China’s forex reg­u­la­tor tight­en­ing con­trols to stem cap­i­tal out­flows

Reg­u­la­tor vet­ting trans­fers abroad

Kuwait Times - - BUSINESS -

China is step­ping up mea­sures to stem cap­i­tal out­flows af­ter its yuan cur­rency skid­ded to more than eight-year lows, sources said yes­ter­day, tak­ing aim at out­bound in­vest­ments that have soared to a record high. The State Ad­min­is­tra­tion of For­eign Ex­change (SAFE) has be­gun vet­ting trans­fers abroad worth $5 mil­lion or more and is in­creas­ing scru­tiny of ma­jor out­bound deals, even those with prior ap­proval, sources with knowl­edge of the new rules told Reuters.

Cap­i­tal out­flows, both le­gal and il­le­gal, have pres­sured the yuan. The Chi­nese cur­rency has de­pre­ci­ated nearly 6 per­cent against a strong dol­lar this year and many traders are bet­ting on fur­ther losses, rais­ing the spec­tre of more cap­i­tal flight. The new rules would gov­ern trans­fers abroad un­der the cap­i­tal ac­count for trans­ac­tions such as port­fo­lio or for­eign di­rect in­vest­ment, and could knock some mo­men­tum from China’s over­seas as­set shop­ping spree, an­a­lysts say. Chi­nese out­bound in­vest­ment deals to­talled $530.9 bil­lion in the first nine months of 2016, sur­pass­ing 2015’s record vol­ume and help­ing China out­strip the United States as the top ac­quirer for for­eign com­pa­nies, Thom­son Reuters data show.

“The new rules will have a very big im­pact on out­bound deals,” said Luke Zhang, a part­ner at Zhong Lun Law Firm, who ex­pects the num­ber of deals to go down “quite a lot”. SAFE al­ways sup­ports le­git­i­mate and com­pli­ant over­seas di­rect in­vest­ments, the reg­u­la­tor said on its mi­croblog late. “Pre­vi­ously, only forex trans­fers worth $50 mil­lion or more needed to be re­ported to SAFE. Now, the thresh­old has been dras­ti­cally low­ered to $5 mil­lion, and cov­ers both for­eign cur­rency and yuan,” said one of the sources with di­rect knowl­edge of the rules. “All we can do is to ask clients to be pa­tient, and tell them that the trans­ac­tion is be­ing vet­ted by SAFE for au­then­tic­ity and may not be ap­proved.”

One of the sources said that even if an out­bound in­vest­ment had al­ready ob­tained ap­proval to buy for­eign ex­change, but the money had not been fully trans­ferred, the re­main­der of the quota was now sub­ject to fur­ther ap­proval if it ex­ceeds $50 mil­lion, which is re­garded as a “large sum”. Two other sources con­firmed the new rules. The sources said the forex reg­u­la­tor told banks about the new rules on Mon­day, the same day the gov­ern­ment said it would stick to its “go­ing out” strat­egy of en­cour­ag­ing out­bound in­vest­ment.

De­fend­ing the yuan

China has been us­ing its for­eign cur­rency re­serves to keep the yuan from fall­ing too rapidly against the dol­lar, man­ag­ing mar­ket ex­pec­ta­tions, and re­strict­ing out­flows into over­seas se­cu­ri­ties. Wang Zheny­ing, a se­nior Chi­nese cen­tral bank re­searcher, said in a re­cent in­ter­view that Bei­jing needed to stem out­flows that risk putting the yuan into a po­ten­tially de­struc­tive feed­back loop. “At the mo­ment, the fall in the yuan’s ex­change rate is shap­ing mar­ket ex­pec­ta­tions. De­pre­ci­a­tion trig­gers cap­i­tal flight, and cap­i­tal flight ex­erts even big­ger pres­sure on the yuan,” Wang said.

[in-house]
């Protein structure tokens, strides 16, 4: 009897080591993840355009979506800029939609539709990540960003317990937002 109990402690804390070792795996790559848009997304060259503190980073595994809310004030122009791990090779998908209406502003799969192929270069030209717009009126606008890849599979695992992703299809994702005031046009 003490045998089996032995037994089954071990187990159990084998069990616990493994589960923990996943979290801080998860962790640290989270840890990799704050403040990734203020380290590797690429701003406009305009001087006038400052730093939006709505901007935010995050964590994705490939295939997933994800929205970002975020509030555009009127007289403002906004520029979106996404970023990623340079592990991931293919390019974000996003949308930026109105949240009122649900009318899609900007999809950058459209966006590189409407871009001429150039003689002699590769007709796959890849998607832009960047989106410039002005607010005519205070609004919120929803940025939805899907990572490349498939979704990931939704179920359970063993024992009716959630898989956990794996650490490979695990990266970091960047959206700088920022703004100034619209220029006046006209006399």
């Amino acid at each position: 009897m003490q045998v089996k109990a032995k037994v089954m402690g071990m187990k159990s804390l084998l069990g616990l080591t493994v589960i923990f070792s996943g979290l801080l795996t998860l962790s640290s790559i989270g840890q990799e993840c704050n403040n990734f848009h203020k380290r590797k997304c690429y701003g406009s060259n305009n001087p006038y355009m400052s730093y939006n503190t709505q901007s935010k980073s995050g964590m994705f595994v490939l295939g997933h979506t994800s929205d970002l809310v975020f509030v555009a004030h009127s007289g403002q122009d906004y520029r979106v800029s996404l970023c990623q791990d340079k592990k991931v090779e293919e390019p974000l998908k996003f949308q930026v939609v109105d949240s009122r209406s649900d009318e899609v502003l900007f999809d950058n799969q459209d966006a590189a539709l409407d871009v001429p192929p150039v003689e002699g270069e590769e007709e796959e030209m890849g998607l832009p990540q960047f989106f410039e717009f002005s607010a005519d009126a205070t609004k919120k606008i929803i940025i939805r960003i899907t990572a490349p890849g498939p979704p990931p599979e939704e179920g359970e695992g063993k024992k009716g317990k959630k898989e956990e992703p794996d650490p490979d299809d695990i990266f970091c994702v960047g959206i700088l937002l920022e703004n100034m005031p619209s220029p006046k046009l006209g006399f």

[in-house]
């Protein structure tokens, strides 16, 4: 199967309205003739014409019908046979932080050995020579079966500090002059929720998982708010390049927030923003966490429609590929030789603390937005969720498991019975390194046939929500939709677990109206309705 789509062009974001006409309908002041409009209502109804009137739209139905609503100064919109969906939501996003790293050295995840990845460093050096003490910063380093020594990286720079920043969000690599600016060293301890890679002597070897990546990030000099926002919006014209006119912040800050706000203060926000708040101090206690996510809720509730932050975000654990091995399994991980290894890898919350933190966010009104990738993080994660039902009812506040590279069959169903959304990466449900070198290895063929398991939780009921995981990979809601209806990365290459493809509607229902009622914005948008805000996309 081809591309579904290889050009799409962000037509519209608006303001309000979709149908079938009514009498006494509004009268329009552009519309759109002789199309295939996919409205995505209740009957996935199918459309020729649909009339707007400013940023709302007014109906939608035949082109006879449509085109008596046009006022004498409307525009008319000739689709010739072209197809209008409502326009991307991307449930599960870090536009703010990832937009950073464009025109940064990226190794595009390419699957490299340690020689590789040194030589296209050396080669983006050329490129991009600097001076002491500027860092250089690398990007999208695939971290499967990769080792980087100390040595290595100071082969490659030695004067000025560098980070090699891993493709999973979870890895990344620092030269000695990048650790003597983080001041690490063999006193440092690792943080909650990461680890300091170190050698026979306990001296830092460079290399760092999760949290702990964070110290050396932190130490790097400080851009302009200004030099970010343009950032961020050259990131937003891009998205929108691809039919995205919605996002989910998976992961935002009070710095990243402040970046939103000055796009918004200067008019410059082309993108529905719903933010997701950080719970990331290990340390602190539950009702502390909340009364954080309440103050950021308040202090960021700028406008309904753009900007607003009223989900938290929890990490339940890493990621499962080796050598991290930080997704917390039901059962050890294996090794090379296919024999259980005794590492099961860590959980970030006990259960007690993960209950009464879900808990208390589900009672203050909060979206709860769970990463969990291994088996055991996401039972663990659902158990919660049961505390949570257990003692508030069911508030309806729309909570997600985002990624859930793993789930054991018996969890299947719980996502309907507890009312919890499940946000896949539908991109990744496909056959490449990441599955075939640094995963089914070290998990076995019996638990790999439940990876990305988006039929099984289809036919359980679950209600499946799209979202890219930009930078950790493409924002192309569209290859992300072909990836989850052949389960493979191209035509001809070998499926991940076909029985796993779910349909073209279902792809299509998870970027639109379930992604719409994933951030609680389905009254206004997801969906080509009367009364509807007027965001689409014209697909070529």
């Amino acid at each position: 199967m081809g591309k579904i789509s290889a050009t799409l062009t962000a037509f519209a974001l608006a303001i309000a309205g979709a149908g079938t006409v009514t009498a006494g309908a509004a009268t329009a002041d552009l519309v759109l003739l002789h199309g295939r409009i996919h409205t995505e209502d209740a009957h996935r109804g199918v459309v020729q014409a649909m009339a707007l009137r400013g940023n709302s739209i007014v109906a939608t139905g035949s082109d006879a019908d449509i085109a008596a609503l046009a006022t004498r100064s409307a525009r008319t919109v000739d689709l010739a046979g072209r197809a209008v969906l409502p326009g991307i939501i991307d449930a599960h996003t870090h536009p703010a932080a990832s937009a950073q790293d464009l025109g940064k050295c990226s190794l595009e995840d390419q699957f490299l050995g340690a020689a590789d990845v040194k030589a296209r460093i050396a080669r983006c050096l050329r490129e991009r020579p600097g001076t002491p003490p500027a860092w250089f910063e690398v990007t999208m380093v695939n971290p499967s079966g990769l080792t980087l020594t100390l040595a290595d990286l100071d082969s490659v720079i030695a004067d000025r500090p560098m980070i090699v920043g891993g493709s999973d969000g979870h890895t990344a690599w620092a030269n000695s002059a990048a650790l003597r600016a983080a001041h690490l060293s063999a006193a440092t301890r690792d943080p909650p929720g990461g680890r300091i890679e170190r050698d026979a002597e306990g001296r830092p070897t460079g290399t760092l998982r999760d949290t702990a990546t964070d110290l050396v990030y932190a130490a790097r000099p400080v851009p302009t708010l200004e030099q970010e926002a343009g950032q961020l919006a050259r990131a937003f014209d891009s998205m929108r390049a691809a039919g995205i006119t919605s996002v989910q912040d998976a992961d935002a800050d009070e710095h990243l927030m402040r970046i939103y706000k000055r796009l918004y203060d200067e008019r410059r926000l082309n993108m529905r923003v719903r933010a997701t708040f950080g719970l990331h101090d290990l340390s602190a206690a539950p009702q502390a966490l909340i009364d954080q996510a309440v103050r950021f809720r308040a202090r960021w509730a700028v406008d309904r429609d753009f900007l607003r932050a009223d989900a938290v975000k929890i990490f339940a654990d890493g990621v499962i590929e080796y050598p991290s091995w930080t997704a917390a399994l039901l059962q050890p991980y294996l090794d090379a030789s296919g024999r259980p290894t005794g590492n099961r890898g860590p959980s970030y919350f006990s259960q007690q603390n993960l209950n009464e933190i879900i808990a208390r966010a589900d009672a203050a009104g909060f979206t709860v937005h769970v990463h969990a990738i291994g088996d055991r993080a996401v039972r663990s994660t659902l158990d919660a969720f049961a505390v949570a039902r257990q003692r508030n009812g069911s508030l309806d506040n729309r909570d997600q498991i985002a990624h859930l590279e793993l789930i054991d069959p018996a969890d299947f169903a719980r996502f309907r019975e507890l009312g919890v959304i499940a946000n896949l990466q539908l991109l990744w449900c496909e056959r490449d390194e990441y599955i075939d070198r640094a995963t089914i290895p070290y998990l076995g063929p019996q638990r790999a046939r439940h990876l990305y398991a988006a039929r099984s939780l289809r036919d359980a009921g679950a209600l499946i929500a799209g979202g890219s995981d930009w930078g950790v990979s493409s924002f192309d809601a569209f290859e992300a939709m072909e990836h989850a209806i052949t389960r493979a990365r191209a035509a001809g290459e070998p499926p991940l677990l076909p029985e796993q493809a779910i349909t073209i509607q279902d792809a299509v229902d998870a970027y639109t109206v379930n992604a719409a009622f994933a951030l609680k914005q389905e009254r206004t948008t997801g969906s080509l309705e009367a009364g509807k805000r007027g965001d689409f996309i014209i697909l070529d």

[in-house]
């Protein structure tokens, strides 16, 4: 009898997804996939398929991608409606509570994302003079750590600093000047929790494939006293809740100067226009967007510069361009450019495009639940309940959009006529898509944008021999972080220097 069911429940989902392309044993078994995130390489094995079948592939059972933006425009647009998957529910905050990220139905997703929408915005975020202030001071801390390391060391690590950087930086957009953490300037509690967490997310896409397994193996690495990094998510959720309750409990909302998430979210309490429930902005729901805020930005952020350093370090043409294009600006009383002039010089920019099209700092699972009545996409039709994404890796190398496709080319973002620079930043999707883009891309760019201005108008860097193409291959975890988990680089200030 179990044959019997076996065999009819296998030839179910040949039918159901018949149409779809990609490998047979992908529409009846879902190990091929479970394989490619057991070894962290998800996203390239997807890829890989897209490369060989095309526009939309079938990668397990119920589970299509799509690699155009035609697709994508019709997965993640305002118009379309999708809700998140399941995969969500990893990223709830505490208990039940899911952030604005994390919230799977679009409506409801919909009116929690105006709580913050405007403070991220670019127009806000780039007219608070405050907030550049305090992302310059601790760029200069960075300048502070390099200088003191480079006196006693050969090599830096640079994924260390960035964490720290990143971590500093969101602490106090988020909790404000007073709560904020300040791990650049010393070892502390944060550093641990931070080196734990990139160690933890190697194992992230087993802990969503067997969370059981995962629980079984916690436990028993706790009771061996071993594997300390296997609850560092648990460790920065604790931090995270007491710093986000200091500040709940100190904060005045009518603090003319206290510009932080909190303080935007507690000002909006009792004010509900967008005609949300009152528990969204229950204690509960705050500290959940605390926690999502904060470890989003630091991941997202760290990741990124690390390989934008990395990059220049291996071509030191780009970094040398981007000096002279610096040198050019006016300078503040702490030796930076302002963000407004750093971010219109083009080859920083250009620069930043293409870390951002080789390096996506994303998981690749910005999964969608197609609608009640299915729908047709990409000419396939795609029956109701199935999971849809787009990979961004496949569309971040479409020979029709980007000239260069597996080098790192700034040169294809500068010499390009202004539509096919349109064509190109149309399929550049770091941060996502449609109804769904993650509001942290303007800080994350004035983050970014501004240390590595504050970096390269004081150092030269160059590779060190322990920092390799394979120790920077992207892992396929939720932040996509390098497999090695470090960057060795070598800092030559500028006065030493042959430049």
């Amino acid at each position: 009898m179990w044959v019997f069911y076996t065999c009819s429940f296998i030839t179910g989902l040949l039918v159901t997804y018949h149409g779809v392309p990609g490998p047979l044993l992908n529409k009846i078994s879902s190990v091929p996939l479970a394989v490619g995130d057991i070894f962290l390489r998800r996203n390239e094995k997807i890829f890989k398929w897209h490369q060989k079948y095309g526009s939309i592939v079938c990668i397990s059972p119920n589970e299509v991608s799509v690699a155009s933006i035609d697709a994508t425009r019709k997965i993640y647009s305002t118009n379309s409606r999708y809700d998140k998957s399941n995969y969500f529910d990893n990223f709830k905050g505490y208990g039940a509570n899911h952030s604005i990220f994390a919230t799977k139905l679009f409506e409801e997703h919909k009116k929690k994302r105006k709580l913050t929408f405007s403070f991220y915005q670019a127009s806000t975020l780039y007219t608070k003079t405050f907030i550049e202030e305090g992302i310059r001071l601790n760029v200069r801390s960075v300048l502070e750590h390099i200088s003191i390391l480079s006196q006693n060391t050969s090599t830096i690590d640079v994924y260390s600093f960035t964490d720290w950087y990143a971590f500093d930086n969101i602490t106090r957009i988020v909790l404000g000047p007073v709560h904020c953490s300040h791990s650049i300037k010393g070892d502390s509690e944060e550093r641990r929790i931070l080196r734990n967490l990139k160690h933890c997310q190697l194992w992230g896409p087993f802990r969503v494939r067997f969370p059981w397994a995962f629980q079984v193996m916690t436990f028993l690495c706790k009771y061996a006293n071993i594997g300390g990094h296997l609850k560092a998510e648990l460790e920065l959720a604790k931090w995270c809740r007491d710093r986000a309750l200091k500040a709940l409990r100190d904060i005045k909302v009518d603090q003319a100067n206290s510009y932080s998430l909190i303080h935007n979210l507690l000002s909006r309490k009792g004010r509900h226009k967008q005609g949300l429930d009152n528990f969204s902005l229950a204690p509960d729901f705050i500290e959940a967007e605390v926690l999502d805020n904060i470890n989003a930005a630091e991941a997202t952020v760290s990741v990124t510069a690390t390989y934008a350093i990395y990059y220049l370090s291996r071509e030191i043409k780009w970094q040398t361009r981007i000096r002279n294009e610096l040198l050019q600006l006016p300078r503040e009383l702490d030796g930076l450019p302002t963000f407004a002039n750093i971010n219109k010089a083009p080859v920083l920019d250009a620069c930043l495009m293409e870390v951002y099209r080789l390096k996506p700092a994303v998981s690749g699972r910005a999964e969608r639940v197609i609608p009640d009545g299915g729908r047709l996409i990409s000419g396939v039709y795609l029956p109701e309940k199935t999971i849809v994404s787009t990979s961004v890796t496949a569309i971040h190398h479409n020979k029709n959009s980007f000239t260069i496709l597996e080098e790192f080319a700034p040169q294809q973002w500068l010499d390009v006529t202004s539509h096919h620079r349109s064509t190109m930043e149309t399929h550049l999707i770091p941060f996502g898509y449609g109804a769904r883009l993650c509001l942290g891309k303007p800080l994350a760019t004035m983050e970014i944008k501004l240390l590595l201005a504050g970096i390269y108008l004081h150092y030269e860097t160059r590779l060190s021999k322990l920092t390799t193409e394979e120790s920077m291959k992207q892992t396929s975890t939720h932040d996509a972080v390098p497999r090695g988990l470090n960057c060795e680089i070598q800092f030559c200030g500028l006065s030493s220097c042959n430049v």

“There­fore, it’s nec­es­sary to break this feed­back loop... for ex­am­ple, by slow­ing cap­i­tal out­flows,” he said. Chi­nese state-owned banks were seen sell­ing dol­lars in the on­shore for­eign ex­change mar­ket for a se­cond straight day yes­ter­day, in what traders called a bid to sup­port the yuan. The yuan has re­bounded around 0.5 per­cent in the past few ses­sions. While still the largest in the world, China’s for­eign cur­rency re­serves have fallen to $3.17 tril­lion at the end of Septem­ber from a $3.99 tril­lion peak in June 2014, in­di­cat­ing that au­thor­i­ties sold dol­lars to prop up the yuan’s value.

Sell­ing of the yuan and other emerg­ing mar­ket cur­ren­cies has in­ten­si­fied since Don­ald Trump’s upset pres­i­den­tial vic­tory on Nov 8. Ex­pec­ta­tions of higher fis­cal spend­ing and in­ter­est rates un­der a Trump ad­min­is­tra­tion have boosted US bond yields and the lure of the dol­lar. The new curbs, if adopted, are likely to have an im­pact on deals, said Greg Burch, who works on mid-mar­ket China out­bound M&A deals as a Hong Kong-based part­ner at the Locke Lord law firm. Stronger cap­i­tal con­trols could also af­fect China’s push to in­ter­na­tion­al­ize the yuan and would raise ques­tions about where cap­i­tal will flow in­ter­nally, as prop­erty prices are al­ready high, Burch added. “If you pinch a bal­loon in one place, it just bulges in an­other.” — Reuters

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